A beneficial point is manufactured in the answers below. DAWs are not necessarily 'better' than each other. I would suggest a DAW which allows that learn the core parameters of blending and midi composing when you update, you already know what your basic establish is and exactly how it really works, without getting bogged straight down with all the extra features that larger DAWs offer. You will have enough time to understand those once you've the basic principles perfected.
My suggestion is just a little off the outdone track. Mixcraft 6 (or 7) has-been my primary DAW for 3 years at the very least. It's extremely intuitive while the forums are very beneficial to responses due to the fact designers on their own (as far as I'm mindful) can provide answers towards concerns. It includes all the main components and plugins you would want to get begun that have been developed by many different third party designers and Mixcraft themselves.
I'm looking to upgrade to Cubase for larger movie ratings when I believe there's a track limit for me on Mixcraft 6. nevertheless it doesn't have dilemmas loading up top-notch test libraries and handling live tracks although I am able to understand why for live sound other DAWs take primacy. This aside it's going to nonetheless handle your songs just fine I think and provides an excellent introduction into basics of songs manufacturing which could after that be created in increased detail in a far more complex DAW later down the road.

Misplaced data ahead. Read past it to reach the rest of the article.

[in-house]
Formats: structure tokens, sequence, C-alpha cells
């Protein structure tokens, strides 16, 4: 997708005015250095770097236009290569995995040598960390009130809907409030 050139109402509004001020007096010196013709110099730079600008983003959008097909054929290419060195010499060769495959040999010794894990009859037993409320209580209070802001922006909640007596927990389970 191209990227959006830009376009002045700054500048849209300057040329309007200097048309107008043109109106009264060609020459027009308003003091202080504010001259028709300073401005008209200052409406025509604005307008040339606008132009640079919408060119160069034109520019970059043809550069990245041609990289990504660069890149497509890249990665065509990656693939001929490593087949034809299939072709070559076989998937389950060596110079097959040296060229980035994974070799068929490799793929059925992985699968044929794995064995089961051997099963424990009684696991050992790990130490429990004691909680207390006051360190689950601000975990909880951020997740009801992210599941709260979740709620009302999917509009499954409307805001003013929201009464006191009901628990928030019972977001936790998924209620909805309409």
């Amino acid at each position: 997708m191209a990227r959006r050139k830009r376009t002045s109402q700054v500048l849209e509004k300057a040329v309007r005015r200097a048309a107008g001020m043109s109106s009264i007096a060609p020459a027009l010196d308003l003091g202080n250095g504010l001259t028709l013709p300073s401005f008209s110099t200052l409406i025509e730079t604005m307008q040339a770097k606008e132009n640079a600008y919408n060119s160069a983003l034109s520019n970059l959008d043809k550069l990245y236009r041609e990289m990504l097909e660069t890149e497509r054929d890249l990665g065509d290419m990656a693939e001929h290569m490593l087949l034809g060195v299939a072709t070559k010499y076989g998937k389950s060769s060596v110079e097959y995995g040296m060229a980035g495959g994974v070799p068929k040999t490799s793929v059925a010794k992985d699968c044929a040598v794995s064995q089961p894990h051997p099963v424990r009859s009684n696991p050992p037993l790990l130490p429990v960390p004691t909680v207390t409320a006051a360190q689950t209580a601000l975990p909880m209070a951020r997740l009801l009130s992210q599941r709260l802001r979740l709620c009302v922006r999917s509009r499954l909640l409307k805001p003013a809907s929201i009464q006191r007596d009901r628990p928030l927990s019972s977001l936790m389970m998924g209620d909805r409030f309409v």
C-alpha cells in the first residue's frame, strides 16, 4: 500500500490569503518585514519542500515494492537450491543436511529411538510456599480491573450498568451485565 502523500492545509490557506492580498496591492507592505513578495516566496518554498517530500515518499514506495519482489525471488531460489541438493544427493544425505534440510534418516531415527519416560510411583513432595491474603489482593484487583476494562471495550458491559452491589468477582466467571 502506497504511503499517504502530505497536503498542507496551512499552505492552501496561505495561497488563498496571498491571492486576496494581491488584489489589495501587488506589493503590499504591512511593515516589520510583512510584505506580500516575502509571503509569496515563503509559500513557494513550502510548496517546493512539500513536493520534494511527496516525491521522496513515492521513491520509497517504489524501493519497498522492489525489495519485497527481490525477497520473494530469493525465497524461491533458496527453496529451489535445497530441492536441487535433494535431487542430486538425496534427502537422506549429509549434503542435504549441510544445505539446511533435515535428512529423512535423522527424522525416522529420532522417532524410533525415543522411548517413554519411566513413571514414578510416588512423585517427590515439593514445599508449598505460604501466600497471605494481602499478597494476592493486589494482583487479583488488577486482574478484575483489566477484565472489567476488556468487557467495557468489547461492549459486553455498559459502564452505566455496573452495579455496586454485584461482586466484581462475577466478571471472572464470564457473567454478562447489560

I ought to also include it is not a business standard format (.mx6) so you will have to export midi and sound independent to the office between various areas of your group or you need somebody else to combine a track if you have a lot of work arriving.